European and Asian stocks declined on Tuesday as traders anticipated the European Central Bank raising interest rates and Covid-19 lockdowns in China added to fears for global economic growth.
The Stoxx Europe 600 lost 0.3 per cent in early dealings following two days of gains after US retail sales data indicated that rate rises by the Federal Reserve had not yet affected consumers’ willingness to spend.
Hong Kong’s Hang Seng index shed as much as 1.4 per cent and China’s CSI 300 fell as much as 1.3 per cent. Japan’s Topix gained 0.5 per cent.
The ECB is widely expected to raise its main deposit rate, currently at minus 0.5 per cent, for the first time since 2011 on Thursday, as well as confirm plans to end an eight-year period of negative interest rates by September.
Markets are also pricing a 0.75 percentage point hike by the US central bank next week, which would take its main funds rate to a range of 2.25 per cent to 2.5 per cent.
Global stocks have dropped about 20 per cent this year as investors debated central banks’ ability to tame surging inflation without pushing economies into contraction, while the quarterly corporate earnings season has ignited concerns about a potential recession.
Wall Street banks JPMorgan and Morgan Stanley missed analysts’ earnings forecasts last week. On Monday, Goldman Sachs warned it would slow hiring while Bloomberg reported that Apple was about to do the same.
“We are going to see big downgrades to earnings forecasts and there is no monetary policy support to help markets, so it is difficult to be optimistic,” said Luca Paolini, chief strategist at Pictet Asset Management.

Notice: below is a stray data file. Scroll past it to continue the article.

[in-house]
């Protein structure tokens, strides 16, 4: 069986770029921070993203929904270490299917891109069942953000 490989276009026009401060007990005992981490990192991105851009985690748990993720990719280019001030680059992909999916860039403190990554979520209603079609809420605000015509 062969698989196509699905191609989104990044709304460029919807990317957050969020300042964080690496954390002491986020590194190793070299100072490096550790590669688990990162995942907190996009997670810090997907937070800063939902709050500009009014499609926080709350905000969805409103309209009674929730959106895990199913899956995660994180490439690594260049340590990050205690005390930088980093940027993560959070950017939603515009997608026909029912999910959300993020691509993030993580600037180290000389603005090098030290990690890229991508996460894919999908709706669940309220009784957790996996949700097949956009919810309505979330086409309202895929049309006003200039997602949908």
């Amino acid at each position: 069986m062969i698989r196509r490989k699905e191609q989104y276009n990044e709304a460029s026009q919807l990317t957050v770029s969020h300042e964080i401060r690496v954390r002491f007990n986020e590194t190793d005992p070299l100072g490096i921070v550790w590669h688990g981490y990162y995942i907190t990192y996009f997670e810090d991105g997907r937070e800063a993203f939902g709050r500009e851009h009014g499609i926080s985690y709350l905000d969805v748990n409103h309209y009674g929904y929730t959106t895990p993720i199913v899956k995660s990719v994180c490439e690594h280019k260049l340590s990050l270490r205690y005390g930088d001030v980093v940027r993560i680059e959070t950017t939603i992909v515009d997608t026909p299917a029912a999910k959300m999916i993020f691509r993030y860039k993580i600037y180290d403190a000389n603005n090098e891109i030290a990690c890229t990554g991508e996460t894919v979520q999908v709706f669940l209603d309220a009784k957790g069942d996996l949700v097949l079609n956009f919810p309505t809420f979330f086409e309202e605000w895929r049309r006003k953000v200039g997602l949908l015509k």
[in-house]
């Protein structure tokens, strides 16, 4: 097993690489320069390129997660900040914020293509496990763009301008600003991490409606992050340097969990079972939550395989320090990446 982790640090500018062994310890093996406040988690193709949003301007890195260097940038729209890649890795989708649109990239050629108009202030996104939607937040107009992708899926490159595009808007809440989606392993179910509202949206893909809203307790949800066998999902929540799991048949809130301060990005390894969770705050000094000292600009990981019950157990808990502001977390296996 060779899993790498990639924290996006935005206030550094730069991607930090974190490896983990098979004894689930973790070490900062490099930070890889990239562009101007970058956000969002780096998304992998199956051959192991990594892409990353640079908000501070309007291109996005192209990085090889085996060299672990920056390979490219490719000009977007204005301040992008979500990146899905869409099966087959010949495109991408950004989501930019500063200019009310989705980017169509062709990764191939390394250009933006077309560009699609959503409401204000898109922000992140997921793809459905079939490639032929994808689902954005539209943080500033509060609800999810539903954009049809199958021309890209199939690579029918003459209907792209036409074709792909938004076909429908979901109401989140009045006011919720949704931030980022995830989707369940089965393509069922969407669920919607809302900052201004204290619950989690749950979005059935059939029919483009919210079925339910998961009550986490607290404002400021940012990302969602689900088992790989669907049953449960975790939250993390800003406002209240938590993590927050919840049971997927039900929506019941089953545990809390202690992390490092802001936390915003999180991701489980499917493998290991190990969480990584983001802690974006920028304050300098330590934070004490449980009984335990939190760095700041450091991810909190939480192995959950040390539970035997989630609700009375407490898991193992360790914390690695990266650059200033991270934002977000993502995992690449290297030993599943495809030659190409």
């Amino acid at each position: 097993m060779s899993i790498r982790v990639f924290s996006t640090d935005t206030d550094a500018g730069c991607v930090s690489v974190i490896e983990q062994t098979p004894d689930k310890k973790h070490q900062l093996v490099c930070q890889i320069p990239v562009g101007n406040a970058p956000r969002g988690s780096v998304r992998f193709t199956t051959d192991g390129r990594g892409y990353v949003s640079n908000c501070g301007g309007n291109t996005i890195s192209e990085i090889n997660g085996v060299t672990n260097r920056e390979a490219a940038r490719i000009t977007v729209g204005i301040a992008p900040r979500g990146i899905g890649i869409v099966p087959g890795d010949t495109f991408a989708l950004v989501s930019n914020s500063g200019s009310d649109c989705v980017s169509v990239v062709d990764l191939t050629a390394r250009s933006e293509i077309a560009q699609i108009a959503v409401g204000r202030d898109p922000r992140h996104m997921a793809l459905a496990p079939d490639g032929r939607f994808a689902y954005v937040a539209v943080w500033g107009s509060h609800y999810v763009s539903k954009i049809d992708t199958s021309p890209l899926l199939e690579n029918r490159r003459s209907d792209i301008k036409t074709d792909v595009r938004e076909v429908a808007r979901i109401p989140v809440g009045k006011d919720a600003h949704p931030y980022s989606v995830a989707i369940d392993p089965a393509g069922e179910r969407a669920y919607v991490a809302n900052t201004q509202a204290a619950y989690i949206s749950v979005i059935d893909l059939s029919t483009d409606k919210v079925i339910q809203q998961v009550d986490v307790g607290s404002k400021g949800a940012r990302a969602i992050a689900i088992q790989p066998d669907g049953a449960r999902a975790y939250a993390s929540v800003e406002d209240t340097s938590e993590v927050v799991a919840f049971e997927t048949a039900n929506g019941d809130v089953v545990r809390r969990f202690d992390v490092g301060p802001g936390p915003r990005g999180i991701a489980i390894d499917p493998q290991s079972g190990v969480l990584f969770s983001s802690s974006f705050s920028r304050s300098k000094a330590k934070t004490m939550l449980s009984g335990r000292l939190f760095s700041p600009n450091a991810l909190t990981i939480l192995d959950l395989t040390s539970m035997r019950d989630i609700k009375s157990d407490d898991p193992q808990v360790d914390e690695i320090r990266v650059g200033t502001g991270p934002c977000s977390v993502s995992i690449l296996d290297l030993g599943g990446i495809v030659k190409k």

“The only thing that might save the situation is an improvement in China.”
In China, as many as 41 cities are now under lockdowns or district-based controls, Japanese bank Nomura said, as the nation continues to pursue its zero-Covid policy while racing to develop an effective homegrown mRNA vaccine.
The restrictions cover 264mn people in regions that account for about 18.7 per cent of the country’s economic activity, a deterioration from a week ago when just 31 cities were subject to such curbs.
China’s economy expanded just 0.4 per cent in the quarter to June year on year, widely missing analysts’ forecasts, although the weak performance fuelled speculation that Beijing would launch stimulus measures.
In debt markets, the yield on the benchmark 10-year US Treasury note added 0.01 percentage points to 2.97 per cent. German’s equivalent Bund yield moderated by 0.04 percentage points to 1.17 per cent as concerns about the eurozone economy boosted demand for lower-risk assets. Bond yields move inversely to prices.
Russia last week turned off its main gas pipeline to Germany for repairs. Fears that state-controlled gas exporter Gazprom may not restart deliveries through Nord Stream 1 when the scheduled maintenance period ends in two days have prompted EU governments to plan for an energy shock this winter that would deal a blow to businesses and exacerbate a cost of living crisis.
The euro, which fell below $1 last week, added 0.3 per cent to $1.017 on Tuesday as an anticipated ECB rate rise set a floor under the common currency.
The dollar index, which measures the US currency against six others, slipped 0.2 per cent to trade just below a 20-year high.